Don’t minimize the importance of bouncing ideas off of friends. Bill Gates and Warren Buffett employ this strategy, regularly bouncing ideas off each other. It’s is a crucial stage in the process and a key element in building your success as an investor – because if you can’t convey to a friend why you’ve come to a particular conclusion and defend your position effectively, it’s time either to do more research or to go back to the drawing board.

Keep an Open Mind

While you are reading and consulting, don’t stay married to your original thesis. Once you learn more about the industry, region, or market that you initially targeted, you might discover that it’s not the right place to invest your money, after all.

At the same time, don’t be too concerned about breaking away from conventional wisdom. You may have a gut feeling that goes against what most experts are saying, and that’s fine.

However, if you find there are solid reasons to open everything back up and re-assess your initial strategy, this is the time to do it. Dig up the courage to tweak your original approach.

Stay the Course

The advantage of doing an excellent job in developing a solid investment thesis is that it helps you avoid making the kinds of mistakes that result from rushed, excited, or inconsistent decision-making. An investment thesis gives you a plan of action that is carefully researched and explored.

Let’s have a look at Uber, for example. In recent years, it has been all too easy to get excited about Uber. We’ve known for a long time that the company was heading toward unicorn status.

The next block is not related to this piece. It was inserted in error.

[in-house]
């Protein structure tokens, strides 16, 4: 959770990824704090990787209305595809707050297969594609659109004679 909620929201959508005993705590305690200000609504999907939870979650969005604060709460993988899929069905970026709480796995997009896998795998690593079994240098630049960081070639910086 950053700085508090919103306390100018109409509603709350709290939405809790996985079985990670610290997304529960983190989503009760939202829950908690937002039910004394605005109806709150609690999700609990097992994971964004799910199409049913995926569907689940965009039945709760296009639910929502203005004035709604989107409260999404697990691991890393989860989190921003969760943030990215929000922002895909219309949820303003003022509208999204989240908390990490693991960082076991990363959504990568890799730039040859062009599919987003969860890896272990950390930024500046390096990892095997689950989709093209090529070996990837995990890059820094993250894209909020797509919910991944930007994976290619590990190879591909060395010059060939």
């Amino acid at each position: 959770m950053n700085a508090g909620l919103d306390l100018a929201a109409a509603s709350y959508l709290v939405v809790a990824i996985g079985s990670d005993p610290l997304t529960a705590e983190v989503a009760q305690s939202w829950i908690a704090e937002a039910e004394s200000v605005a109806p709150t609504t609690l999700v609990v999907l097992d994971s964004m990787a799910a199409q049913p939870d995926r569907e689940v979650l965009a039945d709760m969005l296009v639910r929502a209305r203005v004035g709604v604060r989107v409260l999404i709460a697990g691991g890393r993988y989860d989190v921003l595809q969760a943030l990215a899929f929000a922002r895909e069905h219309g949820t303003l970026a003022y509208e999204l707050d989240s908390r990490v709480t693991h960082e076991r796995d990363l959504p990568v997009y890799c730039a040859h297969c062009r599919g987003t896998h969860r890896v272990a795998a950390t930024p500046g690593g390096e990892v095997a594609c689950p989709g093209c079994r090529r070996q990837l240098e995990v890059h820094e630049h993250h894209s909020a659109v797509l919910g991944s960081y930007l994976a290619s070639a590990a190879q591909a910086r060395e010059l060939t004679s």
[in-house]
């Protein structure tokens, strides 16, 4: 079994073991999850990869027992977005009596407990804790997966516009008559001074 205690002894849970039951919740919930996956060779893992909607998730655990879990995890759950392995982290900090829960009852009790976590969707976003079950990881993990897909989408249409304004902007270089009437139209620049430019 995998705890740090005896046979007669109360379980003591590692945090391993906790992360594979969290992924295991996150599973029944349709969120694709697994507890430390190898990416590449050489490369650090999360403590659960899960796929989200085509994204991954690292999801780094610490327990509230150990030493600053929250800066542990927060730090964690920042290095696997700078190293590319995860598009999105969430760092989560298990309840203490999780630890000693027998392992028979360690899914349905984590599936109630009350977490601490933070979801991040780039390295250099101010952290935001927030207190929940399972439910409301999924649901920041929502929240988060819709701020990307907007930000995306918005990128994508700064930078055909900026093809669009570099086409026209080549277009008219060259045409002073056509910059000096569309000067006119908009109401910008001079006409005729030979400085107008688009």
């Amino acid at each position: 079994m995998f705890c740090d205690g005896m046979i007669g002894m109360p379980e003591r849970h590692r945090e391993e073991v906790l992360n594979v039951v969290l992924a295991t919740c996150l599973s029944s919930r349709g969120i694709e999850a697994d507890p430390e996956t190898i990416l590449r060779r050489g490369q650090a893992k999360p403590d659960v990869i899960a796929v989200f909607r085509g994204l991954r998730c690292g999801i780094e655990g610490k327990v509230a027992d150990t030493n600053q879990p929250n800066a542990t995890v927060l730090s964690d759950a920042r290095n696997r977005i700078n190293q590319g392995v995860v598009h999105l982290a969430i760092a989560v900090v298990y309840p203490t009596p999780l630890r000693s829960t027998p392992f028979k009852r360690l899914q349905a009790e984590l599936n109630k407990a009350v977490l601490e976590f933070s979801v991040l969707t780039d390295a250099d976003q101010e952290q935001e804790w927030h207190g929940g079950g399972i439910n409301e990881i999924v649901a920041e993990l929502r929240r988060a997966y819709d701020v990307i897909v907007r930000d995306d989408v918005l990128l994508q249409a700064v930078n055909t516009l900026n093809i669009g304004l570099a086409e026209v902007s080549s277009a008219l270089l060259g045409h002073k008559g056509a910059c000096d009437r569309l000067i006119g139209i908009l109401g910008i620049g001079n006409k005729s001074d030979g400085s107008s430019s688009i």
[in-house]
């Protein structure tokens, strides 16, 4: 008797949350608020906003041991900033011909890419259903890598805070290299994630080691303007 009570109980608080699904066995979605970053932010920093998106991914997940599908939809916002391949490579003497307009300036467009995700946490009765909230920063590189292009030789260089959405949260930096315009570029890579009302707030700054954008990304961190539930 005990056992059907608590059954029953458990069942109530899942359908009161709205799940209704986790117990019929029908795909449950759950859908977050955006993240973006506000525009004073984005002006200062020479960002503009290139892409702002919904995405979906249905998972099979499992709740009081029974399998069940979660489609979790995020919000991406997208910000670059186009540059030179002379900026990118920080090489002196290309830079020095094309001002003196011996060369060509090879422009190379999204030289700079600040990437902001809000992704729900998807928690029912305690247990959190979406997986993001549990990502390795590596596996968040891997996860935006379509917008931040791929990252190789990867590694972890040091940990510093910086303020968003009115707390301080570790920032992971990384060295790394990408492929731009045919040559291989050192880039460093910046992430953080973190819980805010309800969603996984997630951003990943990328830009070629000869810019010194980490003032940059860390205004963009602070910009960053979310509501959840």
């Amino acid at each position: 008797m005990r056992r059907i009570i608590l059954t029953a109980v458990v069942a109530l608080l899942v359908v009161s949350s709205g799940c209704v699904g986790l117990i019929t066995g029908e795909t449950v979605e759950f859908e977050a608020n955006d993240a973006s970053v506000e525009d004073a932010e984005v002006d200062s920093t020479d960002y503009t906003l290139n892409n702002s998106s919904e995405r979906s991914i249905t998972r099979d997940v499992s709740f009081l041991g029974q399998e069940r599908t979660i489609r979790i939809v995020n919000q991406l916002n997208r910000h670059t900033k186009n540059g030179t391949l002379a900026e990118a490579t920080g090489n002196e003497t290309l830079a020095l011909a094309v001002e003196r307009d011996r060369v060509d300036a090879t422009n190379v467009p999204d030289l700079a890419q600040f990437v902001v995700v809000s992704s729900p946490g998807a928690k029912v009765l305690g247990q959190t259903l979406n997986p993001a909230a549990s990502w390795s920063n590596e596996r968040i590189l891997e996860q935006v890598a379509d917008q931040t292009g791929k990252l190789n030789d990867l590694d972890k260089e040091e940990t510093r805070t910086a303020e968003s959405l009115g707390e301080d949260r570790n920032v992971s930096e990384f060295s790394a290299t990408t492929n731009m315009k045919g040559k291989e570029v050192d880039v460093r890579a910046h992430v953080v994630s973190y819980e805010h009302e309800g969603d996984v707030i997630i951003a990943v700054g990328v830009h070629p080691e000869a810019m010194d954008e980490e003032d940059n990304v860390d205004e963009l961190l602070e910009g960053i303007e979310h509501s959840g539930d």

However, that does not mean Uber is the investment that you’re looking for. If your investment thesis included “the early-stage mobility space with huge growth potential,” the Uber of today is not your intended investment target – though it may seem enticing. Uber is late, and it’s big.

Instead, by following your thesis you can avoid riding the trendy wave of one hot company and opt to invest in an early-stage company that you believe has real potential.

Put It into Action

The thesis helps increase your chances of investing in a big win by forcing you to define a strategy that incorporates your own expertise, personal perspective, and vision of the future. These elements combine to differentiate your thesis. But at the same time, it’s the hard work of dotting the i’s and crossing the t’s – conducting the research, networking, and giving all of it time and thought – that makes it precise and reliable.

Once you finish, it is time to take the plunge. Start investing! Follow the guidelines of your thesis when you choose which companies or funds to invest in – that’s the crucial piece. Successful venture capitalist Reid Hoffman perhaps summed it up best when he said: “It’s useful to be able to recognize whether you’re on track or not. To have the belief, but also paranoia about am I tracking against my investment thesis.”